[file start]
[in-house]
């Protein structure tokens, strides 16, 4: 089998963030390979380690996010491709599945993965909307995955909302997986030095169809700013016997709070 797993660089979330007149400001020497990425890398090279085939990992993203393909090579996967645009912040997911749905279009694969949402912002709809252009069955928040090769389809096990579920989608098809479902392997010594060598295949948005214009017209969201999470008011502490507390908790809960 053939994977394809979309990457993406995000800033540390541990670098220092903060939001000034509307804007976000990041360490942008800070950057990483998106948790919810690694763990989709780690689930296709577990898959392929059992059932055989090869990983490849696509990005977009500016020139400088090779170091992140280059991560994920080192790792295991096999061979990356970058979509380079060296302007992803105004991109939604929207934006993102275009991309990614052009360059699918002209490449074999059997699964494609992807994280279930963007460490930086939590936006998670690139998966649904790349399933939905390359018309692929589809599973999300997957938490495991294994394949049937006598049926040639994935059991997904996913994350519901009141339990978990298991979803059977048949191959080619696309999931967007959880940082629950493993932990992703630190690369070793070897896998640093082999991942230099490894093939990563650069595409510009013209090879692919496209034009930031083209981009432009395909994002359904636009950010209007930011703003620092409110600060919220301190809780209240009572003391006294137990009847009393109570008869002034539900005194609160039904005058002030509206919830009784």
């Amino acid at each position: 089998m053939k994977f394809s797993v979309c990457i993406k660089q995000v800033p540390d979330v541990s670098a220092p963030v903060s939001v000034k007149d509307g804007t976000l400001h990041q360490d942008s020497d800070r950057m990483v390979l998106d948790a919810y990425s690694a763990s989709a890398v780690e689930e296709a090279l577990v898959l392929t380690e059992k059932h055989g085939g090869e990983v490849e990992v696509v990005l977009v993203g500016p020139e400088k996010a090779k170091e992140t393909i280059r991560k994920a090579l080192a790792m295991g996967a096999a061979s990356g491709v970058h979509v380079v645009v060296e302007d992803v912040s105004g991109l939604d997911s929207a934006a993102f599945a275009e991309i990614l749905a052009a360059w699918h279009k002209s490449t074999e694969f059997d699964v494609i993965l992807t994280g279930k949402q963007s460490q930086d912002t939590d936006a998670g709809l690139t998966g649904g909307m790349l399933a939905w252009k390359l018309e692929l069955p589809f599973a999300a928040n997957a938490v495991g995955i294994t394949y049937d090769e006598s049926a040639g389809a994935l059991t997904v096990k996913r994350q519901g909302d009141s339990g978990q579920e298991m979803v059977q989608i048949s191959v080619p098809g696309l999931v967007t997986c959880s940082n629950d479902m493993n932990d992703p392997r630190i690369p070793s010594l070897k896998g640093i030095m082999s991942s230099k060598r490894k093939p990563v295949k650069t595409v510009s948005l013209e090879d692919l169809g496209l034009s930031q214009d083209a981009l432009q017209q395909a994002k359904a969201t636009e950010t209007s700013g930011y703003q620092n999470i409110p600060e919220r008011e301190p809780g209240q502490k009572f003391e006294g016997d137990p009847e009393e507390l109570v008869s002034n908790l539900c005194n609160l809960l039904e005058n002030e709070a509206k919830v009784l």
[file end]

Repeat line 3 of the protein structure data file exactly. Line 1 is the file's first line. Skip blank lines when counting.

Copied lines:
């Amino acid at each position: 089998m053939k994977f394809s797993v979309c990457i993406k660089q995000v800033p540390d979330v541990s670098a220092p963030v903060s939001v000034k007149d509307g804007t976000l400001h990041q360490d942008s020497d800070r950057m990483v390979l998106d948790a919810y990425s690694a763990s989709a890398v780690e689930e296709a090279l577990v898959l392929t380690e059992k059932h055989g085939g090869e990983v490849e990992v696509v990005l977009v993203g500016p020139e400088k996010a090779k170091e992140t393909i280059r991560k994920a090579l080192a790792m295991g996967a096999a061979s990356g491709v970058h979509v380079v645009v060296e302007d992803v912040s105004g991109l939604d997911s929207a934006a993102f599945a275009e991309i990614l749905a052009a360059w699918h279009k002209s490449t074999e694969f059997d699964v494609i993965l992807t994280g279930k949402q963007s460490q930086d912002t939590d936006a998670g709809l690139t998966g649904g909307m790349l399933a939905w252009k390359l018309e692929l069955p589809f599973a999300a928040n997957a938490v495991g995955i294994t394949y049937d090769e006598s049926a040639g389809a994935l059991t997904v096990k996913r994350q519901g909302d009141s339990g978990q579920e298991m979803v059977q989608i048949s191959v080619p098809g696309l999931v967007t997986c959880s940082n629950d479902m493993n932990d992703p392997r630190i690369p070793s010594l070897k896998g640093i030095m082999s991942s230099k060598r490894k093939p990563v295949k650069t595409v510009s948005l013209e090879d692919l169809g496209l034009s930031q214009d083209a981009l432009q017209q395909a994002k359904a969201t636009e950010t209007s700013g930011y703003q620092n999470i409110p600060e919220r008011e301190p809780g209240q502490k009572f003391e006294g016997d137990p009847e009393e507390l109570v008869s002034n908790l539900c005194n609160l809960l039904e005058n002030e709070a509206k919830v009784l």